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Microsoft declines to disclose its next move
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Microsoft has been under the spotlight since it launched its validation testing software, Microsoft Genuine Advantage, in China on October 20. The software giant's anti-piracy move has provoked an avalanche of complaints from users and accusations from lawyers and software companies.
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Yesterday, China's National Copyright Administration Vice Director Yan Xiaohong told a side-meeting of the 2008 International Copyright Forum that: "The administration understands and supports moves by institutions, including Microsoft, to safeguard their rights." But he asked the company to be "heedful of their methods".

Microsoft has been busy dealing with the complaints. "Even media that have never contacted us before have been looking to arrange interviews," said an employee of the company's public relations department.

At a press meeting yesterday afternoon, Microsoft said the MGA validation testing software already operates in other countries and regions, and they were surprised by the reaction in China. The company did not reveal what would be their next step under such unprecedented pressure.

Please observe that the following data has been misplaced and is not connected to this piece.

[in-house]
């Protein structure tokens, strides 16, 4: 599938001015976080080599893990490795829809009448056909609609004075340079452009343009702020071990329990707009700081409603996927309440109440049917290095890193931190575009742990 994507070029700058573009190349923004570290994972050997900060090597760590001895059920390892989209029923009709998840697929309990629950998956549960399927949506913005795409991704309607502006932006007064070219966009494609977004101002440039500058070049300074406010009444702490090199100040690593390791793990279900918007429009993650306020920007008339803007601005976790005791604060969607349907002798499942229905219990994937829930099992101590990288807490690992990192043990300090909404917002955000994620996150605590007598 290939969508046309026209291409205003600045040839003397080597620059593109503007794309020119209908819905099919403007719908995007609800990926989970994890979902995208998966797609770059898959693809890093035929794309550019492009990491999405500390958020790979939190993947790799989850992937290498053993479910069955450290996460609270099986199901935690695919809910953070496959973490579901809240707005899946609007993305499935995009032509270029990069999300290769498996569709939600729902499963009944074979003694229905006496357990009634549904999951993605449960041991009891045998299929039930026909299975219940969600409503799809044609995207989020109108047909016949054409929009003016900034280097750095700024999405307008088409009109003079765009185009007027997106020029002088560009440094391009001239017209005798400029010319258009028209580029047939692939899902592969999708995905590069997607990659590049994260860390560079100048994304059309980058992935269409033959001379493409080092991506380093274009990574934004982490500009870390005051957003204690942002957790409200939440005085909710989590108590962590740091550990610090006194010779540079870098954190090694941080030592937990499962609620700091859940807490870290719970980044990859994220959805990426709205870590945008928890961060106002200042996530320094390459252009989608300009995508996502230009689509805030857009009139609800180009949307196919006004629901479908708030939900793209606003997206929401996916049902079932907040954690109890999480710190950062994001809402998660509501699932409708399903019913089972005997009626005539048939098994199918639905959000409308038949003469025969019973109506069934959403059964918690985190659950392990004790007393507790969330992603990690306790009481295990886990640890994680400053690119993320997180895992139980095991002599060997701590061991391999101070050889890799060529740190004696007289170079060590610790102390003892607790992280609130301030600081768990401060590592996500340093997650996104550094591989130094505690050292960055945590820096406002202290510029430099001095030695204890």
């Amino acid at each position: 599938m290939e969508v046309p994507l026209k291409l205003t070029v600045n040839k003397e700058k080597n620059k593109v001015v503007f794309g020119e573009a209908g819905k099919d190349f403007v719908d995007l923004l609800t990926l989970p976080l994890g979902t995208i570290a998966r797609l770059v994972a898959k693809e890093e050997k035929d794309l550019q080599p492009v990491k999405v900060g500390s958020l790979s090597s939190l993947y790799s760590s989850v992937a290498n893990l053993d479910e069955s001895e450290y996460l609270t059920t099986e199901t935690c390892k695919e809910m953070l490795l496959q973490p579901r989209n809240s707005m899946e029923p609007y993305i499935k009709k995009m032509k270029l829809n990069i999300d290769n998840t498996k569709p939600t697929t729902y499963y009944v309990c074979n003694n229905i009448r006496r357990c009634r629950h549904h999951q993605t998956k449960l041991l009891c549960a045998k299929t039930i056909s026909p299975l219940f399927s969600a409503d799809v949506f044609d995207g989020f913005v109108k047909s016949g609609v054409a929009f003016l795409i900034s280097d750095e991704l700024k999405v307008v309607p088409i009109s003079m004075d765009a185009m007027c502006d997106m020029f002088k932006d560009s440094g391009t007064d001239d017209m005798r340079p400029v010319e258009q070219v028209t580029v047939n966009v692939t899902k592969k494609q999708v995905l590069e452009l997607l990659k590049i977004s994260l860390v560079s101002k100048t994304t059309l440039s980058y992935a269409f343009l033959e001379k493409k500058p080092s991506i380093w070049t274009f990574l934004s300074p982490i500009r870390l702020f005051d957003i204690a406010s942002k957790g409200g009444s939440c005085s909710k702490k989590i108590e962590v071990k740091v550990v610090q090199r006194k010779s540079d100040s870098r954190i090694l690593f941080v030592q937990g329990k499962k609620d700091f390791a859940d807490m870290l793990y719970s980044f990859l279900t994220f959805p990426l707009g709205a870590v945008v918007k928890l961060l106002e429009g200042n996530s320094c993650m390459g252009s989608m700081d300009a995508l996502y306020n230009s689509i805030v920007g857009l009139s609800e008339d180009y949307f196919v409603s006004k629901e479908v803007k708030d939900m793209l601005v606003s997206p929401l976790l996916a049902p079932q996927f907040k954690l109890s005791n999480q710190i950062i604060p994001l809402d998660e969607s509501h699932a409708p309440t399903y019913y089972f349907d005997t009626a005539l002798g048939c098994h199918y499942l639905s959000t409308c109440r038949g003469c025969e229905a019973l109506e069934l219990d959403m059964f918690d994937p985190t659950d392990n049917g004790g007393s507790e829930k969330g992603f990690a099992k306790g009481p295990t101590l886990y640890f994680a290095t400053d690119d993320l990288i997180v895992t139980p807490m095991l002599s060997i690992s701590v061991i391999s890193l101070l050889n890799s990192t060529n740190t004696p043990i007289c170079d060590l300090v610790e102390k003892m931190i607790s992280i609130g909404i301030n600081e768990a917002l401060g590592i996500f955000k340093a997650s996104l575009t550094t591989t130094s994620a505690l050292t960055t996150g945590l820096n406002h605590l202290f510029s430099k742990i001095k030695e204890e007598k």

The company refused to respond to the accusation of hacker attack from a Chinese lawyer, who has also filed an application to the State Administration for Industry and Commerce under anti-monopoly law enforcement. Microsoft's unofficial explanation was that it is inaccurate to regard the company's validation process as "invading personal computers without user permission or judicial authorization". Its software products provide services to users' computers during operation in the same way as anti-virus software, and also need to access a computer before it starts working. It is therefore invalid to call such "access" an "invasive threat to user security".

In response to the senior copyright official's remarks, the company said they had built up a good relationship with government departments, and that they applaud and support the government's anti-piracy drive.

According to Lu Benfu, an Internet expert and Professor from the Management School of the Graduate University of the Chinese Academy of Sciences, Microsoft had studied the relevant Chinese law before they launched MGA validation and the action was perfectly legal. But he suggested the company take the personal situation of its users into account if they hoped to develop their business in China.

The Anti-monopoly Law does not provide a precise definition of market share. Monopoly is usually defined with reference to an enterprise's profits. Using that measurement, Lu said that Microsoft was not a monopoly.

(China.org.cn by Huang Shan, October 28, 2008)

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